This could switch depending on Taylor's ability to recover from an injury that forced him to miss all of 2015, but Northwestern, yet again, has two capable pass-catchers at superback. Even with the loss of Dan Vitale, Northwestern's best weapon in the pass game over the past couple of seasons, Dickerson and Taylor have enough talent to make up for his departure.
1. Blake Hance, sophomore
2. Tommy Doles, sophomore
Hance was a bright spot on the offensive line, stabilizing the protection of Thorson's blindside after the Geoff-Mogus-at-tackle experiment did not work. He was named to the Big Ten Network's All-Freshman Team. The former high school tight end is a really solid athlete at the left tackle spot. Doles, a six-foot-six tackle, saw his first action on special teams this season. It is possible he will back up both tackle positions (thus, he is on this depth chart twice).
1. Jared Thomas, redshirt freshman
2. J.B. Butler, sophomore
Northwestern will look to get similar contributions out of Thomas, who will be a redshirt freshman at guard, as it did out of Hance this season at tackle. Thomas is a good-looking prospect who could make an impact right away. Butler, a backup, should continue to be a valuable member of the interior offensive line as he can play both guard spots and center if need be.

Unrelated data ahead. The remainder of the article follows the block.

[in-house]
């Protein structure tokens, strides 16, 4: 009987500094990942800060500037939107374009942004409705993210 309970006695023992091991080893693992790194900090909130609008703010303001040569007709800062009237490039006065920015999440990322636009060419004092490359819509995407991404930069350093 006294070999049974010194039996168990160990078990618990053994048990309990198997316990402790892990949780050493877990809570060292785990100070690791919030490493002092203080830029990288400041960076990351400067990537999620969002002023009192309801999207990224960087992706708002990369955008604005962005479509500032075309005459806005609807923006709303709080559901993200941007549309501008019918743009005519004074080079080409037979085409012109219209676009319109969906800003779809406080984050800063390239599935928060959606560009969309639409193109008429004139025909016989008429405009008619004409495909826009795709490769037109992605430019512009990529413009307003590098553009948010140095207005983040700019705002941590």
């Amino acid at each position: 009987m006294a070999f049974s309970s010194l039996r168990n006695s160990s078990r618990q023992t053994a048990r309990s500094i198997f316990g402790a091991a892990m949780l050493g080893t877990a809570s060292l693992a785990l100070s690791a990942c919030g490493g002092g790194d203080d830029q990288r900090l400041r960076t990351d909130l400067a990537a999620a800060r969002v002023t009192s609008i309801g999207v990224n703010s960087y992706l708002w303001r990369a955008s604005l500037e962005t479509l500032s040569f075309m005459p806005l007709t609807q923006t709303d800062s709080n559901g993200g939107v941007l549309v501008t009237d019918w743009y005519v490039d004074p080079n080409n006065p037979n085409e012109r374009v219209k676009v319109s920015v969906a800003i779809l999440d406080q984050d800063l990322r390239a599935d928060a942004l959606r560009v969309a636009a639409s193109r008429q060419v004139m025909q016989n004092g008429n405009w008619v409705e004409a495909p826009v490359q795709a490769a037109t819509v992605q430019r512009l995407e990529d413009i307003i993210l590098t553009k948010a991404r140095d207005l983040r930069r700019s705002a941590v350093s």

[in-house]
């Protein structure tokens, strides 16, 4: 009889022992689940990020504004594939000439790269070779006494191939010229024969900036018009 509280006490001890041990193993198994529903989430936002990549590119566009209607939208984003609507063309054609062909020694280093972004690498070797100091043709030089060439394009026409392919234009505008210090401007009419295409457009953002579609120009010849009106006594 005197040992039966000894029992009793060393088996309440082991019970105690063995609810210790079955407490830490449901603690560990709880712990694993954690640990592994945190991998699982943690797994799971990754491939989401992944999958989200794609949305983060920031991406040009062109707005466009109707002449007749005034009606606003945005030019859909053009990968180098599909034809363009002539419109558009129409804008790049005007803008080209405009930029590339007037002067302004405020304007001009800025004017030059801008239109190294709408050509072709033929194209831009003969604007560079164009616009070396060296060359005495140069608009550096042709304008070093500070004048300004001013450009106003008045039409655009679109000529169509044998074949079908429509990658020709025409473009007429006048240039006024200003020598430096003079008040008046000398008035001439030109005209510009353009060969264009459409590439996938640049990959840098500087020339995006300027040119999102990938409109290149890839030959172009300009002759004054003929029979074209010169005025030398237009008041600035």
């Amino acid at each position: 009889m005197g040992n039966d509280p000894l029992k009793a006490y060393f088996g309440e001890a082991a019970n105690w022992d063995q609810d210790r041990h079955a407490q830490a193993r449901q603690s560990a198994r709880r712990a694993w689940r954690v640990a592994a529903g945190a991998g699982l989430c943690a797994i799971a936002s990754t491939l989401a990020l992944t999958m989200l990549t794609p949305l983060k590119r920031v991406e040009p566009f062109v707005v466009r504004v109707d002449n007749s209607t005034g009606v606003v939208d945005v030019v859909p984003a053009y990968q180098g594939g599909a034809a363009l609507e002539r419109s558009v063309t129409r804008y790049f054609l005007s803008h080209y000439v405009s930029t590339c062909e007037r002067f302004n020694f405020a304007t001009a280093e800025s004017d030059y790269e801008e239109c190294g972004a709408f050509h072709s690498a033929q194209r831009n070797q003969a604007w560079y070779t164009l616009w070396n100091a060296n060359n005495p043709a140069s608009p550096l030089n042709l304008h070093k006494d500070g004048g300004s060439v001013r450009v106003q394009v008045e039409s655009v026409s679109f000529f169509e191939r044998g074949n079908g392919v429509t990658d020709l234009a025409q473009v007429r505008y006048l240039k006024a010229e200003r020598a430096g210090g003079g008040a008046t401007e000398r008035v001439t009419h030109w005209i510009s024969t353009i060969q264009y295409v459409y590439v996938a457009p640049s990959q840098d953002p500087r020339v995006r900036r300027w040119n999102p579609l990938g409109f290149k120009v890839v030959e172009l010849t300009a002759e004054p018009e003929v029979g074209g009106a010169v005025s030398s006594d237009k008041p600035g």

1. Ian Park, senior
2. Brad North, junior
After Park solved his snapping issues, he was able to keep his starting center job for a good portion of the season. If he starts at center again in the spring, he develop into a nice leader for this offensive line group. North will probably backup Park again. This will be competition to watch.
1. Shane Mertz
2. Connor Mahoney, senior
Mertz was granted a sixth year of eligibility earlier this year. In 2015, Mertz started six games at right guard. He and Thomas will have to replace one of two senior stalwarts in Matt Frazier and Geoff Mogus. Mahoney entered the two-deep periodically in 2015 as a backup guard.
1. Eric Olson, senior
2. Tommy Doles, sophomore
Olson was one of the more consistent members of Northwestern's offensive line this season. With two years of starting experience in the books, Olson will need to take a step up to fortify this unit.